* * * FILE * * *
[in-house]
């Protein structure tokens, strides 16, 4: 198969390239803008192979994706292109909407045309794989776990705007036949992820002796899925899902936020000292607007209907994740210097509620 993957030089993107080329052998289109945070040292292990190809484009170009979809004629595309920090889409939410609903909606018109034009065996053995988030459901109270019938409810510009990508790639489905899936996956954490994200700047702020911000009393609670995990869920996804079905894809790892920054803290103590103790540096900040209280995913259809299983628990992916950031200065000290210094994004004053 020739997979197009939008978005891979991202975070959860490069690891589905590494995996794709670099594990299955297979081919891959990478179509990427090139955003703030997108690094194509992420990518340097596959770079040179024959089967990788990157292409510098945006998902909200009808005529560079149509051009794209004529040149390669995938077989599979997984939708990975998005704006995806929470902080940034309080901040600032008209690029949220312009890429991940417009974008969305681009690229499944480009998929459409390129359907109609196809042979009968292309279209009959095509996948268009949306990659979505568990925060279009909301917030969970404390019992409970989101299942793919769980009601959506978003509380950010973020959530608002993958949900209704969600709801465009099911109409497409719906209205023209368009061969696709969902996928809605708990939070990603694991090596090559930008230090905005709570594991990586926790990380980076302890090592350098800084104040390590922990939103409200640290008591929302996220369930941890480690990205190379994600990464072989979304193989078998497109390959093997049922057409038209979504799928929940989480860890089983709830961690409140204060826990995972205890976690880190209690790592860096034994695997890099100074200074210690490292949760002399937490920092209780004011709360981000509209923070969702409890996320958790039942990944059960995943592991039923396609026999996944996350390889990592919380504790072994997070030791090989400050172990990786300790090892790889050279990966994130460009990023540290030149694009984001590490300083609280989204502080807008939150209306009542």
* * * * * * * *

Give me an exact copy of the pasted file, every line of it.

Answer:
[in-house]
């Protein structure tokens, strides 16, 4: 198969390239803008192979994706292109909407045309794989776990705007036949992820002796899925899902936020000292607007209907994740210097509620 993957030089993107080329052998289109945070040292292990190809484009170009979809004629595309920090889409939410609903909606018109034009065996053995988030459901109270019938409810510009990508790639489905899936996956954490994200700047702020911000009393609670995990869920996804079905894809790892920054803290103590103790540096900040209280995913259809299983628990992916950031200065000290210094994004004053 020739997979197009939008978005891979991202975070959860490069690891589905590494995996794709670099594990299955297979081919891959990478179509990427090139955003703030997108690094194509992420990518340097596959770079040179024959089967990788990157292409510098945006998902909200009808005529560079149509051009794209004529040149390669995938077989599979997984939708990975998005704006995806929470902080940034309080901040600032008209690029949220312009890429991940417009974008969305681009690229499944480009998929459409390129359907109609196809042979009968292309279209009959095509996948268009949306990659979505568990925060279009909301917030969970404390019992409970989101299942793919769980009601959506978003509380950010973020959530608002993958949900209704969600709801465009099911109409497409719906209205023209368009061969696709969902996928809605708990939070990603694991090596090559930008230090905005709570594991990586926790990380980076302890090592350098800084104040390590922990939103409200640290008591929302996220369930941890480690990205190379994600990464072989979304193989078998497109390959093997049922057409038209979504799928929940989480860890089983709830961690409140204060826990995972205890976690880190209690790592860096034994695997890099100074200074210690490292949760002399937490920092209780004011709360981000509209923070969702409890996320958790039942990944059960995943592991039923396609026999996944996350390889990592919380504790072994997070030791090989400050172990990786300790090892790889050279990966994130460009990023540290030149694009984001590490300083609280989204502080807008939150209306009542």